Somewhat similar planter, dozens of different companies probably made them, these were garden size, not for field work,  one step beyond planting a garden with just a hoe.  Be a good candidate for using the Old Tools. 
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Offline OilyRascal

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Re: Fresh out of the garden
« Reply #43 on: March 13, 2012, 05:35:33 PM »
Somewhat similar planter, dozens of different companies probably made them, these were garden size, not for field work,  one step beyond planting a garden with just a hoe.  Be a good candidate for using the Old Tools.

Very nice, John.  I'd like to put that guy to work tomorrow :)

I got a theory here, when I was a kid, wagons like those early moving vans were often used for storage sheds out the back door of the repair shops/blacksmith shops.  Later on there would be old panel vans on blocks doing the same thing.    I am thinking they found this old wood wheeled moving van, parked it behind the shop or barn, and nature and gravity took its toll, or there could have been a fire.  The hammer heads could possibly tossed into the van due to broken handles, to be fixed later, later never came.  Are there any old photographs from the 30's or earlier  taken there on the place?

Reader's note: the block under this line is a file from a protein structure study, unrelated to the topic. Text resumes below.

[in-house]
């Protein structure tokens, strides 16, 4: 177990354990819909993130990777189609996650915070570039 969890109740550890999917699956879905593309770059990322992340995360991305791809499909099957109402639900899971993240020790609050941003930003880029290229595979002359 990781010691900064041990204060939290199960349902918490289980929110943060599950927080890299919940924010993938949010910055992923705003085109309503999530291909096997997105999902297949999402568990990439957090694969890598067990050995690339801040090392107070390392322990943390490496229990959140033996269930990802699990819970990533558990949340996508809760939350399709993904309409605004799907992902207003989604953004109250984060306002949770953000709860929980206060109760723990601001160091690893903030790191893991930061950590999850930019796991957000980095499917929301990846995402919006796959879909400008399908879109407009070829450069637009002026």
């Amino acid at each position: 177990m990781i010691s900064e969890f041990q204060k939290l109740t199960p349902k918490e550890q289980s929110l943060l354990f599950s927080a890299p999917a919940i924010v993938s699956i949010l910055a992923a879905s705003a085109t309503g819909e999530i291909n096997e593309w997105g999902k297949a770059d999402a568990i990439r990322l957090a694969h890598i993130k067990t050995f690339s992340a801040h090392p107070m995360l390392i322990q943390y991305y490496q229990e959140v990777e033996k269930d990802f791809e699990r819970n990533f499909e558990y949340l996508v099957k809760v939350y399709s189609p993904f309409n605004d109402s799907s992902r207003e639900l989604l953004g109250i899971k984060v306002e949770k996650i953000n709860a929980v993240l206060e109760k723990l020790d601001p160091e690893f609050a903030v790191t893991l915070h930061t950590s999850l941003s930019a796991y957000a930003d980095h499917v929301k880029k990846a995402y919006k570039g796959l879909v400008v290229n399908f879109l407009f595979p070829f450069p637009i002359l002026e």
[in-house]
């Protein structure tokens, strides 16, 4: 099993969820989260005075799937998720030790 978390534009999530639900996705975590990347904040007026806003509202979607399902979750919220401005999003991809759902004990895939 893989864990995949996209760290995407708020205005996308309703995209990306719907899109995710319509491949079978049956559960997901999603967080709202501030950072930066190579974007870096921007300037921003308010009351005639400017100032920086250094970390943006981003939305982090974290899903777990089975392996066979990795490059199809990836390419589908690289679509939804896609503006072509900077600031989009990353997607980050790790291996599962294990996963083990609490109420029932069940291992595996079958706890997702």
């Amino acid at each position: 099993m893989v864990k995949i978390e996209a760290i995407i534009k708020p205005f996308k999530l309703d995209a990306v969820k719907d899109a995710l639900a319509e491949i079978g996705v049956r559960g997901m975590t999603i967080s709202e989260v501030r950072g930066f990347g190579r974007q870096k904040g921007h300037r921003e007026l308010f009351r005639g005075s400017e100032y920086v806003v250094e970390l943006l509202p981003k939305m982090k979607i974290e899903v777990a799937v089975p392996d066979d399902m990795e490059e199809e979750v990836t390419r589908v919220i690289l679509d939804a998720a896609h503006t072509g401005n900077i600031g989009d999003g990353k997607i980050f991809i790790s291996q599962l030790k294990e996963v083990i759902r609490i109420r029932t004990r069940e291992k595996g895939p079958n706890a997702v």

Very few photographs exist that we can find, and those that exist are from the front elevation of the two houses, and wouldn't expose any area even close to where I"m finding things.  My 88 year old gma has stated there was a barn "back behind the smokehouse and outhouse".  She also has told me stories in the past of riding to school on a wagon - she says she would sit on top of the cotton on the way to the cotton gin - hitchhiking of sorts with her daddy to get to school.  The school was just next door to the cotton gin.  I've been unable to speak to her as of yet regarding this find.  She can't at this point be clear about exactly where the barn was, only that it was "torn down" at some point by some contractor because Wisteria vines had taken it nearly to the ground.